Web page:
viernes, enero 25, 2008

Zihuatanejo's Squatter Problem

Zihuatanejo has a serious squatter problem wherein during the past 10 years, and particularly during the past five, Zihuatanejo's hillsides above the 70 meter mark (known as la cota 70, above which the cost to the city of providing services such as water and sewage multiplies beyond the city's ability to provide them).

A squatter is a land thief, not necessarily or even commonly a homeless person. Many of our squatters make it their family profession, and you would be surprised at the late-model cars and/or the multiple properties some have. Many know it is a cat-and-mouse game where if they win they will get public land that is not for sale sold to them for a fraction of its value. The political tactic of fomenting illegal land settlements in exchange for votes is not democratic, especially when public lands are stolen. It is corruption at its worst.

In our case there is allegedly evidence that the zoning change that changed the "cota 70" and permitted the regularization of stolen hillsides was illegal. Allegedly it was signed by the mayor-elect before he assumed office, thus he possibly lacked legal and constitutional authority, even if it was "sanctioned" (or covered up) at the state level. It could be challenged in a competent court, and I believe one local ecological group has done so.

Our political parties are under heavy criticism for not only being unresponsive and unrepresentative, but also for forming a "partidocracy" to perpetuate power among the 3 main parties at the expense of small and new parties, and the Mexican Corte Suprema ruled not too long ago that a candidate must belong to and be endorsed by a party, thus no independents can run (an apparent violation of our constitution). So we cannot throw the rascals out, and it has become more difficult to hold them accountable or challenge them.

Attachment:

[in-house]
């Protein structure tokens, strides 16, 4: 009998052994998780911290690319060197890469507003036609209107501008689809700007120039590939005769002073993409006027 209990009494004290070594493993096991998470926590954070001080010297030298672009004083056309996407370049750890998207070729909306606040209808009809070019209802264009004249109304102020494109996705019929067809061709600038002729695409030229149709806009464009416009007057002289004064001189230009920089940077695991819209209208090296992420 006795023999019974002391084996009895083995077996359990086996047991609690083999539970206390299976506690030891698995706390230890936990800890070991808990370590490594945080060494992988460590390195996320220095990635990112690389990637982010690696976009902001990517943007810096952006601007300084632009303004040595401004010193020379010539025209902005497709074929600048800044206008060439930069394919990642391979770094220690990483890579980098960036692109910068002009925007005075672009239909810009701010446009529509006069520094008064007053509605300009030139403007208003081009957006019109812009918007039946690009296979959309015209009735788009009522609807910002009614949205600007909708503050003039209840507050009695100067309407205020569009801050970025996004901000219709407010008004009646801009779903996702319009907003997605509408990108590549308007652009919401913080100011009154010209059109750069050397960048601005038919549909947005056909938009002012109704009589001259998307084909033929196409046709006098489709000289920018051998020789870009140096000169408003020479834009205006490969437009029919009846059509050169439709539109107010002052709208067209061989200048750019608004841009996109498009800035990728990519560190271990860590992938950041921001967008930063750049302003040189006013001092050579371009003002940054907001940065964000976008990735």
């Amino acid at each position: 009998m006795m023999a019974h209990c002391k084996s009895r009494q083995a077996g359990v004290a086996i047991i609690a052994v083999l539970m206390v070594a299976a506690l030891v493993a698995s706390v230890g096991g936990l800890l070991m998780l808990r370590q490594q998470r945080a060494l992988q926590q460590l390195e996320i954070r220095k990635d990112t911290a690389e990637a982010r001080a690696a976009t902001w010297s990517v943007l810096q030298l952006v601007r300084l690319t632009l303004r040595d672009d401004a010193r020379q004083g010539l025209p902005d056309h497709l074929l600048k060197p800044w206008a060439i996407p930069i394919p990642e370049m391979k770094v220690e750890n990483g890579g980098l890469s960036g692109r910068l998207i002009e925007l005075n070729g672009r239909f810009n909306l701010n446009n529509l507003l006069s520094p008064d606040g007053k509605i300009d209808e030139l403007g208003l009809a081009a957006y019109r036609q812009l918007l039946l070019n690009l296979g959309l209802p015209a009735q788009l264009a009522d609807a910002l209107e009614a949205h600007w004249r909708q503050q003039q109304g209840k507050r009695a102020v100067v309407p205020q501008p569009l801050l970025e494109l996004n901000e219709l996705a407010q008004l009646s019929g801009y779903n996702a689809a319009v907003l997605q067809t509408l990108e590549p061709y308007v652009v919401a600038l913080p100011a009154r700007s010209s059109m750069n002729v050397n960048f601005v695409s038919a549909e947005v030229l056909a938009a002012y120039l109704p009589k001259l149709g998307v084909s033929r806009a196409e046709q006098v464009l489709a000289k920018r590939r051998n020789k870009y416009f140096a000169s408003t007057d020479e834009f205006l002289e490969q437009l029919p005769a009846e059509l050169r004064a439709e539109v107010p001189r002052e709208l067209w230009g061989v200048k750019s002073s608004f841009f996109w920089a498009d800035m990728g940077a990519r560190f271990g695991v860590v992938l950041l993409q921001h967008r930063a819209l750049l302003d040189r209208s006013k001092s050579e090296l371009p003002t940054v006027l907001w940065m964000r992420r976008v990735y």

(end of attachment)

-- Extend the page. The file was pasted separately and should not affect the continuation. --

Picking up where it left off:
You need to see the Mexican political machine up close in action to appreciate it and begin to make sense of it since it bears little resemblance to anything US folks have been familiar with since the late nineteenth and early twentieth century.

Most people are already registered to vote. Abstentionism due to apathy, fear and well-founded mistrust has been the winner of most state and municipal elections in recent memory.

I've certainly got no problem with educating kids, only with condemning the future of my community to become another Acapulco. The squatters' kids should be treated no differently than the rest. They shouldn't be singled out for special attention. Doing so is an insult to the rest of the children in our community. How do you expect children of poor but law-abiding citizens to feel when they see foreigners building the best public school in the city for what began as a squatters' illegal settlement that achieved their goal not only of stealing land but getting special attention from foreigners as a bonus? It sure looks like crime pays.

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